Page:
A senior operative of the al-Qaida network in Yemen -- the group that claimed responsibility for the failed Christmas Day attack on an American passenger jet over Detroit -- has threatened more attacks on the United States.
The U.S. has become increasingly worried about militants based in Yemen since al-Qaida groups there and in Saudi Arabia merged last year to become al-Qaida in the Arabian. The group has openly targeted U.S. and other Western interests in Yemen, and -- as demonstrated by the Dec. 25 attack -- abroad.
Qasim al-Raimi, a top military commander for al-Qaida in the Arabian Peninsula, warned Americans in an article published in an online militant magazine that the group "will blow up the earth from below your feet."
"You have attacked us in the midst of our household, so wait for what will attack you in the midst of yours," al-Raimi said, according to a translation of the message from the SITE Intelligence Group, which monitors militant Web sites.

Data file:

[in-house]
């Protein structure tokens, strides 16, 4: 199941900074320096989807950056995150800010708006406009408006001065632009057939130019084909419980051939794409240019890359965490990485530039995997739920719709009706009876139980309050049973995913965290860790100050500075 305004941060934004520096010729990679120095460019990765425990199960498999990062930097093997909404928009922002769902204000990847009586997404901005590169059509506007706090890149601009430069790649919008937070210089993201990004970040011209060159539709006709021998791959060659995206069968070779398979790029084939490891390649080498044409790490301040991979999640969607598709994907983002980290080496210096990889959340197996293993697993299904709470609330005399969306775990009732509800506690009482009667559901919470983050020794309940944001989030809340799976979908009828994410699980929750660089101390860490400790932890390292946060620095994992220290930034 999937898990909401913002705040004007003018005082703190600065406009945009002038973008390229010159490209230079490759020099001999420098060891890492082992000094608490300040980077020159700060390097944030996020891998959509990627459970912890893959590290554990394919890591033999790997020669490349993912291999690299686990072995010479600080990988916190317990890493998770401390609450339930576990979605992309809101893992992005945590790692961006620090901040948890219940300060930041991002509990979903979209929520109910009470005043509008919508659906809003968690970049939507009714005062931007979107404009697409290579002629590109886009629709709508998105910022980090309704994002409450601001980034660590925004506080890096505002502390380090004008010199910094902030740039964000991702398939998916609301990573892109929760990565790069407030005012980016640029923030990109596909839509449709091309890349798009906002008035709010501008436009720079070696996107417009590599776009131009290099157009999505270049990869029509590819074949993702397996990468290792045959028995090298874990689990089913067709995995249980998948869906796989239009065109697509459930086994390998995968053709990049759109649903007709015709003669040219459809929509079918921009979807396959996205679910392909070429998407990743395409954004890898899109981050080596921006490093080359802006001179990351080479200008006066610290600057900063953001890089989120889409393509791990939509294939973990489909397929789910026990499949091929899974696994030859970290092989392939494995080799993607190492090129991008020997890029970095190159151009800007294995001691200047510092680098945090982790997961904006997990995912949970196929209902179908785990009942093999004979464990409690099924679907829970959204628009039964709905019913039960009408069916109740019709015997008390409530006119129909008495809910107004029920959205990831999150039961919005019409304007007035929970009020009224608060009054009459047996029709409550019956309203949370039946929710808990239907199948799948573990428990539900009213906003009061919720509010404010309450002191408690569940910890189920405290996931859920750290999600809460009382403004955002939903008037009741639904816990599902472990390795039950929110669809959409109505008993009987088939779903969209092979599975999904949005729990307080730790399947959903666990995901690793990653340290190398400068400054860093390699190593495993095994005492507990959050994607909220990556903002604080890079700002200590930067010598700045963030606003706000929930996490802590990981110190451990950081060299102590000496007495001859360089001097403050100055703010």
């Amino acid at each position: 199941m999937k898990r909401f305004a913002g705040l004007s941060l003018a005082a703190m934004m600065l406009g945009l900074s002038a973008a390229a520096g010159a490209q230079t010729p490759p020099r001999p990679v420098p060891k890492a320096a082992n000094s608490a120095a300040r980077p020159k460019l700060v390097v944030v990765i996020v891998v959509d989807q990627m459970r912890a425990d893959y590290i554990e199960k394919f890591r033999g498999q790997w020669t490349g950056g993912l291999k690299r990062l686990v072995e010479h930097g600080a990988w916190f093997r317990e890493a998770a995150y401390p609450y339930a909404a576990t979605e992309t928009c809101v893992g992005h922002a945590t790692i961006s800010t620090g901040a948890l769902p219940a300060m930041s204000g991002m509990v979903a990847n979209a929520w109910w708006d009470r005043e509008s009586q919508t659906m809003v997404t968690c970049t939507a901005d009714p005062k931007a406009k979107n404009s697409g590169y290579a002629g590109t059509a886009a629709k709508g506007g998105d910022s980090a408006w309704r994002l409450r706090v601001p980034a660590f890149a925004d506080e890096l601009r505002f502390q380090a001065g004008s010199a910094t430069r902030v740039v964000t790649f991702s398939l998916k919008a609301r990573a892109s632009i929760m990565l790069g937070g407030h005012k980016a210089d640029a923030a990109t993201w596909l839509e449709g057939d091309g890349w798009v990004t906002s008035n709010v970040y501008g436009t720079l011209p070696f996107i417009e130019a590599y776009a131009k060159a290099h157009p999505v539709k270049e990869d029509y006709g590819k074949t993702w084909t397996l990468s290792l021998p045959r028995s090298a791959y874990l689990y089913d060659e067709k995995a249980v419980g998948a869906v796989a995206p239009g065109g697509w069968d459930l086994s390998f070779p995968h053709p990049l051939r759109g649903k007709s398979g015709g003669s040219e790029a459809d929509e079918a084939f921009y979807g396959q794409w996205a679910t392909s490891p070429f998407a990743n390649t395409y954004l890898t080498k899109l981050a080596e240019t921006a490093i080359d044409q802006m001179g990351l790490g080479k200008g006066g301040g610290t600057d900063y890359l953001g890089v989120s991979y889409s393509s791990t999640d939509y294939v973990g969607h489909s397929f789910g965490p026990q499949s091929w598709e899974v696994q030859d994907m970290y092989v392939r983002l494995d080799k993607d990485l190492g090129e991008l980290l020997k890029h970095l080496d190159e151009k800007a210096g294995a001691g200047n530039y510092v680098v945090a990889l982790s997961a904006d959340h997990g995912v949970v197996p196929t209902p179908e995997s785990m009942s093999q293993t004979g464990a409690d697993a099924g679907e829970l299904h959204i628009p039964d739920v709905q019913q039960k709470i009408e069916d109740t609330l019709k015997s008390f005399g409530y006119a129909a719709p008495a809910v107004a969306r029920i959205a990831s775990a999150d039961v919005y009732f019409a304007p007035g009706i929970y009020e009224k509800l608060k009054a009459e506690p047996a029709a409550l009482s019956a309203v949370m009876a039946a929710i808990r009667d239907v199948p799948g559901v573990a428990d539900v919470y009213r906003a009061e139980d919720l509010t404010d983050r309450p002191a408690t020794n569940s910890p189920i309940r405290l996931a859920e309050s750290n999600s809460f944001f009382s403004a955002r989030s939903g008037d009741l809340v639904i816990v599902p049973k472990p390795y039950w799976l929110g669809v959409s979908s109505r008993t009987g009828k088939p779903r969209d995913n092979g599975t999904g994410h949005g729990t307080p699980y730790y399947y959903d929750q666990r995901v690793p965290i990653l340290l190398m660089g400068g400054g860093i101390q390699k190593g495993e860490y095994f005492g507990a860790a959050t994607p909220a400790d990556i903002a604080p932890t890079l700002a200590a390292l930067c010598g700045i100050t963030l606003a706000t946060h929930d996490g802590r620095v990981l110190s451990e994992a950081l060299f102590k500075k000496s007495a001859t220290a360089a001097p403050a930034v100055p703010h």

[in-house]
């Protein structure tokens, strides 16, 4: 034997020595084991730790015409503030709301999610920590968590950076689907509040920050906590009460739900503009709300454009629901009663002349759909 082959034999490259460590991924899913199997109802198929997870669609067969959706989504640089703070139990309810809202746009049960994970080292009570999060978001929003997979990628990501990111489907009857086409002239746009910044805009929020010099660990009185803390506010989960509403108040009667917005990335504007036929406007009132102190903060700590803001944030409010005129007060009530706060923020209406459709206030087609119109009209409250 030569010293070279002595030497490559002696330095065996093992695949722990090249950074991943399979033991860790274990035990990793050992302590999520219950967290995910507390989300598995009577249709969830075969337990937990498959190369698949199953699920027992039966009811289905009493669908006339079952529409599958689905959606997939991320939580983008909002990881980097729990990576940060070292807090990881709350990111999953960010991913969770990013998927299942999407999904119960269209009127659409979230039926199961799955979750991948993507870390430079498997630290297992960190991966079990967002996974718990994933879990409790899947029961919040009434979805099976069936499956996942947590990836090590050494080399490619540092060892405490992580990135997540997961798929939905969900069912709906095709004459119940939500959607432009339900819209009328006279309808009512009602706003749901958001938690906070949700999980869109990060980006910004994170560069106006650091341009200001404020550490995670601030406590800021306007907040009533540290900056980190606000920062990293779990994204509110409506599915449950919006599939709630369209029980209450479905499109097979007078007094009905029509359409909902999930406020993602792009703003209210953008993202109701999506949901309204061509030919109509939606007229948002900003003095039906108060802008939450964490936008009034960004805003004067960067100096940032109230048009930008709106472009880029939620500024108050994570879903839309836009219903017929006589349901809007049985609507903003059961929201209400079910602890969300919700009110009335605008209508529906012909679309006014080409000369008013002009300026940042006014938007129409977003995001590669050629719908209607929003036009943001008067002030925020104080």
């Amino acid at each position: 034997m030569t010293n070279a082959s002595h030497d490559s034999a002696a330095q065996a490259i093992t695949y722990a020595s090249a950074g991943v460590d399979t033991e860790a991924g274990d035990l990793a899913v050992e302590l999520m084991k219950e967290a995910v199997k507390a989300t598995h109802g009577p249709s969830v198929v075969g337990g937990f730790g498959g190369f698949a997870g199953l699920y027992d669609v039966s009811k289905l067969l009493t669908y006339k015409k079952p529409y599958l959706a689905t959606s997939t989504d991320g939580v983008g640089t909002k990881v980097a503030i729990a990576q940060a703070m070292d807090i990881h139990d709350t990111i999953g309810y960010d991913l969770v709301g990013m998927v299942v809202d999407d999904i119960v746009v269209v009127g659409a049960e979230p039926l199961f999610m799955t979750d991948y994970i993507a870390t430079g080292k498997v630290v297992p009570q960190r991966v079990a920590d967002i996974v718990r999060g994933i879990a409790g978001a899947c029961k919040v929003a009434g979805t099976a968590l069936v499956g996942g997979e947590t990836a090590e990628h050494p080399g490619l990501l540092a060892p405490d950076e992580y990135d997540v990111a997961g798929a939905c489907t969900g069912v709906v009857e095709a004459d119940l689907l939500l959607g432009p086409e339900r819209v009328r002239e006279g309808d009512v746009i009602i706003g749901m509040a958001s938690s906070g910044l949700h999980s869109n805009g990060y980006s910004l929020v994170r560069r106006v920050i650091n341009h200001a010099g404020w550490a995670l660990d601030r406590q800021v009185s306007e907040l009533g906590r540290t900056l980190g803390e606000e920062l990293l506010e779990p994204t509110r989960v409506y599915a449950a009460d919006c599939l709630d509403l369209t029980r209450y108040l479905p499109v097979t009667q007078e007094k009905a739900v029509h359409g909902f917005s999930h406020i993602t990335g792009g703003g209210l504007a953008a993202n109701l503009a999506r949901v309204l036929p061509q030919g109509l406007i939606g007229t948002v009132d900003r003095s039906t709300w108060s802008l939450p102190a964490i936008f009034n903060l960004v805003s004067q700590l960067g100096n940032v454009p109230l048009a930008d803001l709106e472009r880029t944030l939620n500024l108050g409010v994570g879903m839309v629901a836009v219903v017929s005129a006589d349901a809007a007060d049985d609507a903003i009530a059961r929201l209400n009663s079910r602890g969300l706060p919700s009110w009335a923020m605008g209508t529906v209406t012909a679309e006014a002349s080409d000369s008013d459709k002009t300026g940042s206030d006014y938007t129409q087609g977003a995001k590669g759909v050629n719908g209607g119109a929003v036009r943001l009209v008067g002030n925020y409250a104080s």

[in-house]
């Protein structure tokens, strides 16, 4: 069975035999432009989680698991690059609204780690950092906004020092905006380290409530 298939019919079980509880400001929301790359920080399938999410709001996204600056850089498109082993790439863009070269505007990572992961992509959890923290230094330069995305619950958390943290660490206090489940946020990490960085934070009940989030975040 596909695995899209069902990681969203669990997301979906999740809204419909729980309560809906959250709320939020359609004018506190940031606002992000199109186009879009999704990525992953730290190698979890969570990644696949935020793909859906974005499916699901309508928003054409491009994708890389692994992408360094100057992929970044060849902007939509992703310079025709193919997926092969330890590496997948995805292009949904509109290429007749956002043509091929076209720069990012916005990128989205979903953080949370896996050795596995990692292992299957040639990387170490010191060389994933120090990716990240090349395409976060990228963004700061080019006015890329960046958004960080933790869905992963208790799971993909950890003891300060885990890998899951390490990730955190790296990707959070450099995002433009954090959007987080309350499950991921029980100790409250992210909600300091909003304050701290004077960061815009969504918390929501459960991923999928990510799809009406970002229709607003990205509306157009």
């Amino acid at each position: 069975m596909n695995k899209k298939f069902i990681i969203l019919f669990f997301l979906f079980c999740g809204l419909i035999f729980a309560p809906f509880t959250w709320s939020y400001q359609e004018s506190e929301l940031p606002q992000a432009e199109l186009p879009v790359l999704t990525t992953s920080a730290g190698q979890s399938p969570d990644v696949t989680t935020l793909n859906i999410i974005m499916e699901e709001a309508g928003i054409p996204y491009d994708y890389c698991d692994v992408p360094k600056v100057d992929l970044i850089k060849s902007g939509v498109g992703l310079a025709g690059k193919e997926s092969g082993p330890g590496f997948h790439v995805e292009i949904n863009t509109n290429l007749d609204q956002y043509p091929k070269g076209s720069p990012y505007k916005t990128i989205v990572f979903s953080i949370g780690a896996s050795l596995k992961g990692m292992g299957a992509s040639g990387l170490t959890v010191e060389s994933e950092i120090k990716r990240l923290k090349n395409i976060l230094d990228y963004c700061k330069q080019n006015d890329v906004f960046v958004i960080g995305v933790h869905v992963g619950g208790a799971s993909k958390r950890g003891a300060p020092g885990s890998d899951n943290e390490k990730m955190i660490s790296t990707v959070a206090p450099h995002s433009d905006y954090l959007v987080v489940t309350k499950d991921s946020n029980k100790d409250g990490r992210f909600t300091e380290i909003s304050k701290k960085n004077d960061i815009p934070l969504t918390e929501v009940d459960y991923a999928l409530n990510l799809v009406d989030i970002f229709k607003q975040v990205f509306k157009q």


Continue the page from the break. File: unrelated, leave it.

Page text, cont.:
The United States is increasingly worried that Yemen is becoming a significant terrorist staging ground, amid signs that lower-level al-Qaida operatives have been moving into the country from the Afghanistan-Pakistan border region.
Washington has pressured Yemen's government to crack down on the network, and the Pentagon has earmarked some $150 million in military assistance to Yemen to help combat the threat.
Al-Raimi claimed in the article that U.S. efforts have backfired, and only succeded in pushing more Yemenis into the militant fold. "You united us with our people, made our catastrophe one," he said.
Al-Raimi is one of 23 militants who broke out of a prison in San'a in February 2006 and is at large. Yemeni authorities have said they believe he was involved in the July 2007 suicide bombing that killed eight Spanish tourists and two Yemenis visiting a temple in central Yemen.
He escaped a Yemeni military strike in December 2009 that killed a deputy commander and at least 30 other suspected militants.
Worries over al-Qaida in the Arabian Peninsula's growing presence are compounded by fears that Yemen could collapse into turmoil from its multiple conflicts and increasing poverty and become another Afghanistan, giving the militants even freer rein.